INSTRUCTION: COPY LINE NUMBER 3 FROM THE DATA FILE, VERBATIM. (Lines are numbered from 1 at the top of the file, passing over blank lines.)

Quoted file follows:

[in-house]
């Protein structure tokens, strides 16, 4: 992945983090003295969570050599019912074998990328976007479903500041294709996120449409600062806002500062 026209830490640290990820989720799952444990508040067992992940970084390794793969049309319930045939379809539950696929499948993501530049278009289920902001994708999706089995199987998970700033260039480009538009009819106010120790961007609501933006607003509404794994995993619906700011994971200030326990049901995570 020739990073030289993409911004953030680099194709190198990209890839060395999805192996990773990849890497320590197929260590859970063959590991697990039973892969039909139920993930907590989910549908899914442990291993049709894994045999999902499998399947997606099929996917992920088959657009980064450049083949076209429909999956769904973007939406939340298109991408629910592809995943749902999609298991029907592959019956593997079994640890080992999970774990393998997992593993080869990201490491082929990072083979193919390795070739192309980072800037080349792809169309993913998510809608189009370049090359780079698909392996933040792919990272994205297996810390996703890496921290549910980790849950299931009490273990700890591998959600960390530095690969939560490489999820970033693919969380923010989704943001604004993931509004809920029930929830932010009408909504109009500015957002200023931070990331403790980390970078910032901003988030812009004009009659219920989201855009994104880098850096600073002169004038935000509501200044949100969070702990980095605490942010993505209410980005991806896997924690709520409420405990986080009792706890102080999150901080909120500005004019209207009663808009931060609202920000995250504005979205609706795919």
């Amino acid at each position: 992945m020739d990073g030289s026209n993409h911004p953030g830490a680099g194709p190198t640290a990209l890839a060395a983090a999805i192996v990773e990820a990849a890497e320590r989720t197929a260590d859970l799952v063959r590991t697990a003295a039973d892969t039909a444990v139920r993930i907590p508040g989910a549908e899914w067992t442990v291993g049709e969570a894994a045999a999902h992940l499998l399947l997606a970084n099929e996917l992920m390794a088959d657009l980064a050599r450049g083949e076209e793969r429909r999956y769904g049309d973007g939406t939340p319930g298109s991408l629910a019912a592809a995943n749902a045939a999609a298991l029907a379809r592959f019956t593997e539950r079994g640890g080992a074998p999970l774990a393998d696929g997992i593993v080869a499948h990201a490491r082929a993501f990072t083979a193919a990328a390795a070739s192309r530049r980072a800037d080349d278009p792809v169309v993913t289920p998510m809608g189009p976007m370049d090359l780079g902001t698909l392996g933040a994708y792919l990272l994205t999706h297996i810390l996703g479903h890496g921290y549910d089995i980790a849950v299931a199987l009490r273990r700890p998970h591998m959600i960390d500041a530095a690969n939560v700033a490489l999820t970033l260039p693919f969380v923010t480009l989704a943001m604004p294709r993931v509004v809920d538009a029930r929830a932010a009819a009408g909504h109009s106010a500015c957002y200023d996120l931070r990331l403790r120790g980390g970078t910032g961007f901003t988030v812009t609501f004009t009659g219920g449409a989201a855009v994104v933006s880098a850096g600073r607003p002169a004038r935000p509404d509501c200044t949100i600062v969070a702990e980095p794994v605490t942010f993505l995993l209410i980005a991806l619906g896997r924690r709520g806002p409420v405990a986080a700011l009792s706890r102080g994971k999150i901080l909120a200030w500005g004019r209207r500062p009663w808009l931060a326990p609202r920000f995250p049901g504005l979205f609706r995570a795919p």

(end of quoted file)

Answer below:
């Amino acid at each position: 992945m020739d990073g030289s026209n993409h911004p953030g830490a680099g194709p190198t640290a990209l890839a060395a983090a999805i192996v990773e990820a990849a890497e320590r989720t197929a260590d859970l799952v063959r590991t697990a003295a039973d892969t039909a444990v139920r993930i907590p508040g989910a549908e899914w067992t442990v291993g049709e969570a894994a045999a999902h992940l499998l399947l997606a970084n099929e996917l992920m390794a088959d657009l980064a050599r450049g083949e076209e793969r429909r999956y769904g049309d973007g939406t939340p319930g298109s991408l629910a019912a592809a995943n749902a045939a999609a298991l029907a379809r592959f019956t593997e539950r079994g640890g080992a074998p999970l774990a393998d696929g997992i593993v080869a499948h990201a490491r082929a993501f990072t083979a193919a990328a390795a070739s192309r530049r980072a800037d080349d278009p792809v169309v993913t289920p998510m809608g189009p976007m370049d090359l780079g902001t698909l392996g933040a994708y792919l990272l994205t999706h297996i810390l996703g479903h890496g921290y549910d089995i980790a849950v299931a199987l009490r273990r700890p998970h591998m959600i960390d500041a530095a690969n939560v700033a490489l999820t970033l260039p693919f969380v923010t480009l989704a943001m604004p294709r993931v509004v809920d538009a029930r929830a932010a009819a009408g909504h109009s106010a500015c957002y200023d996120l931070r990331l403790r120790g980390g970078t910032g961007f901003t988030v812009t609501f004009t009659g219920g449409a989201a855009v994104v933006s880098a850096g600073r607003p002169a004038r935000p509404d509501c200044t949100i600062v969070a702990e980095p794994v605490t942010f993505l995993l209410i980005a991806l619906g896997r924690r709520g806002p409420v405990a986080a700011l009792s706890r102080g994971k999150i901080l909120a200030w500005g004019r209207r500062p009663w808009l931060a326990p609202r920000f995250p049901g504005l979205f609706r995570a795919p």